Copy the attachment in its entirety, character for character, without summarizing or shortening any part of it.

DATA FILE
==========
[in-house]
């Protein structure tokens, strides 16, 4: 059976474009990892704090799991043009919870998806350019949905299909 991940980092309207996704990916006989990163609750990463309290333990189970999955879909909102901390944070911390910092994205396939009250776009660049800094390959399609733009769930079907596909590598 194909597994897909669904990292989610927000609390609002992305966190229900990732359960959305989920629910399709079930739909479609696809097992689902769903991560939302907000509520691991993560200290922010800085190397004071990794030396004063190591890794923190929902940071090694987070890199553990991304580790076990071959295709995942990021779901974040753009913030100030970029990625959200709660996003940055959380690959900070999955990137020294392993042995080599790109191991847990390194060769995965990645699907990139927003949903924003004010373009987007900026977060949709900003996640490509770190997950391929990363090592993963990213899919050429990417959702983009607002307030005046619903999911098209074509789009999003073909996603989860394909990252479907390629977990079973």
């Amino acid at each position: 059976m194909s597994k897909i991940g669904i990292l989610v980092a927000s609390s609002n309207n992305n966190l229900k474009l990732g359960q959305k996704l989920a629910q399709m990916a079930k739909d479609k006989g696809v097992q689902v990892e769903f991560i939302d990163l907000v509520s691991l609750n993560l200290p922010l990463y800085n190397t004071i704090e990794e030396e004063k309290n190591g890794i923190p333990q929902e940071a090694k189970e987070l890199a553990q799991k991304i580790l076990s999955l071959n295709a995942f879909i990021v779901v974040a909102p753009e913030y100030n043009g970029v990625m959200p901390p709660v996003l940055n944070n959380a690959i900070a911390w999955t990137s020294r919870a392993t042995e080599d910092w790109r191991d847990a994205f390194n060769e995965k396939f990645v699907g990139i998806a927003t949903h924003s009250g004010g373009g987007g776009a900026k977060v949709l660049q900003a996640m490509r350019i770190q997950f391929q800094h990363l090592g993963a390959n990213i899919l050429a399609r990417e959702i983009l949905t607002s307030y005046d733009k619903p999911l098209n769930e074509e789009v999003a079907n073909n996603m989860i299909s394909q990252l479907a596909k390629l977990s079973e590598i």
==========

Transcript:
[in-house]
């Protein structure tokens, strides 16, 4: 059976474009990892704090799991043009919870998806350019949905299909 991940980092309207996704990916006989990163609750990463309290333990189970999955879909909102901390944070911390910092994205396939009250776009660049800094390959399609733009769930079907596909590598 194909597994897909669904990292989610927000609390609002992305966190229900990732359960959305989920629910399709079930739909479609696809097992689902769903991560939302907000509520691991993560200290922010800085190397004071990794030396004063190591890794923190929902940071090694987070890199553990991304580790076990071959295709995942990021779901974040753009913030100030970029990625959200709660996003940055959380690959900070999955990137020294392993042995080599790109191991847990390194060769995965990645699907990139927003949903924003004010373009987007900026977060949709900003996640490509770190997950391929990363090592993963990213899919050429990417959702983009607002307030005046619903999911098209074509789009999003073909996603989860394909990252479907390629977990079973």
């Amino acid at each position: 059976m194909s597994k897909i991940g669904i990292l989610v980092a927000s609390s609002n309207n992305n966190l229900k474009l990732g359960q959305k996704l989920a629910q399709m990916a079930k739909d479609k006989g696809v097992q689902v990892e769903f991560i939302d990163l907000v509520s691991l609750n993560l200290p922010l990463y800085n190397t004071i704090e990794e030396e004063k309290n190591g890794i923190p333990q929902e940071a090694k189970e987070l890199a553990q799991k991304i580790l076990s999955l071959n295709a995942f879909i990021v779901v974040a909102p753009e913030y100030n043009g970029v990625m959200p901390p709660v996003l940055n944070n959380a690959i900070a911390w999955t990137s020294r919870a392993t042995e080599d910092w790109r191991d847990a994205f390194n060769e995965k396939f990645v699907g990139i998806a927003t949903h924003s009250g004010g373009g987007g776009a900026k977060v949709l660049q900003a996640m490509r350019i770190q997950f391929q800094h990363l090592g993963a390959n990213i899919l050429a399609r990417e959702i983009l949905t607002s307030y005046d733009k619903p999911l098209n769930e074509e789009v999003a079907n073909n996603m989860i299909s394909q990252l479907a596909k390629l977990s079973e590598i």